Japanese studio Kubo Tsushima Architects has renovated a wedding chapel in Tokyo’s Ebisu district – painting each windowsill in colours of the rainbow to “impart faint hues” as light filters through .
Initially constructed as an annex to a members-only salon, the oval room was previously lined with steel panels that created the area dark and “gothic-hunting”, according to architect and studio co-founder Yumi Tsushima.
“The recent proprietor desired to remove the present building’s excessive ornamentation and realise a style animated by organic light,” she told Dezeen.
As soon as the panelling was removed, the architects installed vertical fins constructed from fibre cement board – a material previously used by Atelier HAKO Architects to cover the complete facade of a home.
“We wanted to give highest play to the oval plan and high sidelights of the chapel,” stated the architect. “We wished to use light to produce ornamentation.”
The architects chose to paint the sills of the transom windows that run along the top of the hall in a gradient of rainbow hues.
Connected story: Rainbow Chapel by Coordination Asia is a multi-coloured wedding ceremony venue in Shanghai
The fins all around the walls continue over the windows, assisting to reflect the colors onto the ceiling.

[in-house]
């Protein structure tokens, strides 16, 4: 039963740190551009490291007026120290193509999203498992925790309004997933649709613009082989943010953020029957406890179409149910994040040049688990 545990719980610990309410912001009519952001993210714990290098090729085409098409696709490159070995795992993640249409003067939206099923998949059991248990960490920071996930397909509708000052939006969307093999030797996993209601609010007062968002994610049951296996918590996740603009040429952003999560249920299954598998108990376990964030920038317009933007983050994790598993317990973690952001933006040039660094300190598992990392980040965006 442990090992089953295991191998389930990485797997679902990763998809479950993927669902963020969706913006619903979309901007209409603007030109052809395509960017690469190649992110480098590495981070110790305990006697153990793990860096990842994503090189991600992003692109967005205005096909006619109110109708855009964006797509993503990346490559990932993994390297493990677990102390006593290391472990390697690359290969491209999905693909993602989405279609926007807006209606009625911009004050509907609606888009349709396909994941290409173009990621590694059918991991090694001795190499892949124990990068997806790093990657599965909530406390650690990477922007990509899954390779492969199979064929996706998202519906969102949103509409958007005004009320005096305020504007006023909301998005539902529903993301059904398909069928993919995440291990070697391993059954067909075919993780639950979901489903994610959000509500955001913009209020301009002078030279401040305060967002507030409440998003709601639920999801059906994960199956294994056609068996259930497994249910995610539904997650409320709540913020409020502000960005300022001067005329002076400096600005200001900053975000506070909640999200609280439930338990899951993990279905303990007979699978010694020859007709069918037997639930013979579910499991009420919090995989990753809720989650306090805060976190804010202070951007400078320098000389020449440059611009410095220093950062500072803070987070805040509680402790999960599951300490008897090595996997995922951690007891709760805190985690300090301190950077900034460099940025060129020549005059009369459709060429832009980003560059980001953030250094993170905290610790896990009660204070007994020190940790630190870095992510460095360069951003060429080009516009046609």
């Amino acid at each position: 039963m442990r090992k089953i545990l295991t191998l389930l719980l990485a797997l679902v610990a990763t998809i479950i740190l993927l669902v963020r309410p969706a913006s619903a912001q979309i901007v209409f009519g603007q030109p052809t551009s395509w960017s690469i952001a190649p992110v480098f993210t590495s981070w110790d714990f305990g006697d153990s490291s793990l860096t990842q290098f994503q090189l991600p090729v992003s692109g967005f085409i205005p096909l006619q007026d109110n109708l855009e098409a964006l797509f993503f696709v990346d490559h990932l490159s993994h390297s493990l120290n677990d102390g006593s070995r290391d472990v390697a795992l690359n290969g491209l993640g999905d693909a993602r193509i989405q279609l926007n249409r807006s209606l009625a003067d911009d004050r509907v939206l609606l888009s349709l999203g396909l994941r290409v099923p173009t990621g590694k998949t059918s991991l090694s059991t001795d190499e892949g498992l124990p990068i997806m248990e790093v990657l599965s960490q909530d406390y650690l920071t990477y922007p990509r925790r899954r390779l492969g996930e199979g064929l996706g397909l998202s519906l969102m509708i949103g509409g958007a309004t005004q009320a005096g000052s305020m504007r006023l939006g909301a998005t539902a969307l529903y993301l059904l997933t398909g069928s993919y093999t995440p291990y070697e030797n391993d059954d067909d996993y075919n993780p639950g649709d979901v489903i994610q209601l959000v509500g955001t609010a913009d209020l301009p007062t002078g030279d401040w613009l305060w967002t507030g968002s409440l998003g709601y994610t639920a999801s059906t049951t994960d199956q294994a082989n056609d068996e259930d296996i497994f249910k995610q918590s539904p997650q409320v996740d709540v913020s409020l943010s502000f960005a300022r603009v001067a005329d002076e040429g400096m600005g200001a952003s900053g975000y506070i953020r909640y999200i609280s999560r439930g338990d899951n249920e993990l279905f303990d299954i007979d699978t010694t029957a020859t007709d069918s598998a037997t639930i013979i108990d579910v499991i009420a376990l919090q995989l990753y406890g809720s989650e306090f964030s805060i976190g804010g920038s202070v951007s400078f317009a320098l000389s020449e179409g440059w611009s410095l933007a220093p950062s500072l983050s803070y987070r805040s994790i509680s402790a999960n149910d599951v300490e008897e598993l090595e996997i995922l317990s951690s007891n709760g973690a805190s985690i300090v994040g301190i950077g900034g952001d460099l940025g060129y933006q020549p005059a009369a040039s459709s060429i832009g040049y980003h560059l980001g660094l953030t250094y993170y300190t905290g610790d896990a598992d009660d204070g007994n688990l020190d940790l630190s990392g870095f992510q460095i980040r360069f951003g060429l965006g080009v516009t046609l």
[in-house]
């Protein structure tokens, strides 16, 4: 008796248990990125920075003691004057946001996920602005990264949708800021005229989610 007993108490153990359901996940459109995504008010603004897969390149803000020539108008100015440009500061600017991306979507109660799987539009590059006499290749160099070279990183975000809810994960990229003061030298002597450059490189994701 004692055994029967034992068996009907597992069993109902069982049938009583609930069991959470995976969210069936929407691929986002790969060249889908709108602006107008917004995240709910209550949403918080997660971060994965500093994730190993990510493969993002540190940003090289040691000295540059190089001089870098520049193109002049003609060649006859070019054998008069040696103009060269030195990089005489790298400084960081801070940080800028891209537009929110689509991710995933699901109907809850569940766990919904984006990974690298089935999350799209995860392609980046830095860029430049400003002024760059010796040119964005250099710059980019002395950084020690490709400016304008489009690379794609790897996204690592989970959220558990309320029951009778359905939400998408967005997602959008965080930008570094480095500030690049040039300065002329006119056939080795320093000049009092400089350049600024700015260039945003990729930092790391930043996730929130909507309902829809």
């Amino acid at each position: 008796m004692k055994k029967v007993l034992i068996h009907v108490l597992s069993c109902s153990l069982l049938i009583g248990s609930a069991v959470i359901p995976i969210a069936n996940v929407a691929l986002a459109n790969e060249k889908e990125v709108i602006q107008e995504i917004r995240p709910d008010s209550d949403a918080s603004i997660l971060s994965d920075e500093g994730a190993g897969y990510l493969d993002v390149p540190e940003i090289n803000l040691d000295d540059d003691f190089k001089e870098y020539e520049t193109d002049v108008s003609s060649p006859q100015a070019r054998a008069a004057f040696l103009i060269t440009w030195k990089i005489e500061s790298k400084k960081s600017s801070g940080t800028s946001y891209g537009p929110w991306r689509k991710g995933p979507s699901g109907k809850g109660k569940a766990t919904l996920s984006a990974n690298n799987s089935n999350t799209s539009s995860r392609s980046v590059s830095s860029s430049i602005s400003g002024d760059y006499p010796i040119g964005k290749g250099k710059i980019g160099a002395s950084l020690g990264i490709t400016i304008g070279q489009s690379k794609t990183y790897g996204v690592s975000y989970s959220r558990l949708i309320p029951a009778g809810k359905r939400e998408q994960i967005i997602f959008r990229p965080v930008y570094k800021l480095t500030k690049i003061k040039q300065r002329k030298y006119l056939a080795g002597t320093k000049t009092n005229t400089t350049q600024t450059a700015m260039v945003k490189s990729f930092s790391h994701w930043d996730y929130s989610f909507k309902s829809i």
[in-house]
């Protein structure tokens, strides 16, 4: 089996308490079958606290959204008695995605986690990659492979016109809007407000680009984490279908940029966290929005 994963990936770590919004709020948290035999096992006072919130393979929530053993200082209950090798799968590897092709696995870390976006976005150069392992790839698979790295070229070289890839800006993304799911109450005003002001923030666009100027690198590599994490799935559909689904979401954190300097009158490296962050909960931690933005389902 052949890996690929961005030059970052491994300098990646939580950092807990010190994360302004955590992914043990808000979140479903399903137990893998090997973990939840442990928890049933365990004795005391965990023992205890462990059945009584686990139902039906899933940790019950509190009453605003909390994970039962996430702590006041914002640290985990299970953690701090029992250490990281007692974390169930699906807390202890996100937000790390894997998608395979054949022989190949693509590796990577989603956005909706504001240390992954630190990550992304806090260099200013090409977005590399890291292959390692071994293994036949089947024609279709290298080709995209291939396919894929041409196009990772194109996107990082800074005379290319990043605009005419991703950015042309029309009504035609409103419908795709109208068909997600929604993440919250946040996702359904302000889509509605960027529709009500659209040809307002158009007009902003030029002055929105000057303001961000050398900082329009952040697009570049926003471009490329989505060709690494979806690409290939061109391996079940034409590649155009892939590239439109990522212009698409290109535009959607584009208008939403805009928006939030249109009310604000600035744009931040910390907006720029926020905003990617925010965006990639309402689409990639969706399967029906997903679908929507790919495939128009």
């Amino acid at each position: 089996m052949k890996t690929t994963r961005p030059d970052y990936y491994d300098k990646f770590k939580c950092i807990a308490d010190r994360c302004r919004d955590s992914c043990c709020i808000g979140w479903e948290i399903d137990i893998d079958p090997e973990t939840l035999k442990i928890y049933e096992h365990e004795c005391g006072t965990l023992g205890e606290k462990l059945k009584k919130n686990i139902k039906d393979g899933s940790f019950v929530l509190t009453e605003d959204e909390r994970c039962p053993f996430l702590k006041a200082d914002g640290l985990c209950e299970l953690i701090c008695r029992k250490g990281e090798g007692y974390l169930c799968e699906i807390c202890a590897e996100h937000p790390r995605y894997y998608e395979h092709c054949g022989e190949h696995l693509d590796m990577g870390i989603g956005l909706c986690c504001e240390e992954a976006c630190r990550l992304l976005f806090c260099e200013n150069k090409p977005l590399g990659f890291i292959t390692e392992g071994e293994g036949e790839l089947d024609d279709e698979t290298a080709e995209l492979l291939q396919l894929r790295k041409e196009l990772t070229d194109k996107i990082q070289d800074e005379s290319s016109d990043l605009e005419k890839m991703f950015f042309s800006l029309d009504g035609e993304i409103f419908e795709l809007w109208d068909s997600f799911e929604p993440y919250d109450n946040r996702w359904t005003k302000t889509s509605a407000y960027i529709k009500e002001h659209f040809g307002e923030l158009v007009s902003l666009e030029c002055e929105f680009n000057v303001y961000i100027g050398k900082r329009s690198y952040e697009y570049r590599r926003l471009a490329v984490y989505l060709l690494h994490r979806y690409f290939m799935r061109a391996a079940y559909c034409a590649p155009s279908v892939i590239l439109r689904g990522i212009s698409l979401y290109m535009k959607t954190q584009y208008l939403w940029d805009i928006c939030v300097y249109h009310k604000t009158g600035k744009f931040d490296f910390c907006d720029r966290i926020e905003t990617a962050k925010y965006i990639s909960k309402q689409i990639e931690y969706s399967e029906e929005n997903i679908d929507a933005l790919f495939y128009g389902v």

“We made a decision to use individuals paint colours, so as to develop a beautiful rainbow,” Tsushima stated.
“The light from the outside comes and bounds to the inside, reflecting individuals colors onto the walls,” she explained. “By painting every single higher sidelight window a various colour, we imparted faint hues to light coming into the chapel.”
Matching the floorboards, wooden chairs made by the architects fix with each other to make a series of pew-like benches.
A glass lectern is situated at the front of the hall, while glazed doors on one side open out onto a terrace utilized for conducting ceremonies outside.
Dezeen has compiled a record of eleven gorgeous chapel styles, like a Batman-shaped church by Schneider+Schumacher and a concrete chapel that teeters in excess of the edge of a mountain in El Salvador.
Photography is by Koji Fujii at Nacasa and Partners.
Consumer: Prior Corporation
Designer：Kubo Tsushima Architects – Hideaki Kubo, Yumi Tsushima
Contractor：Fujita Bill Maintenance
Floor program Diagram displaying light reflecting off the windowsill Dezeen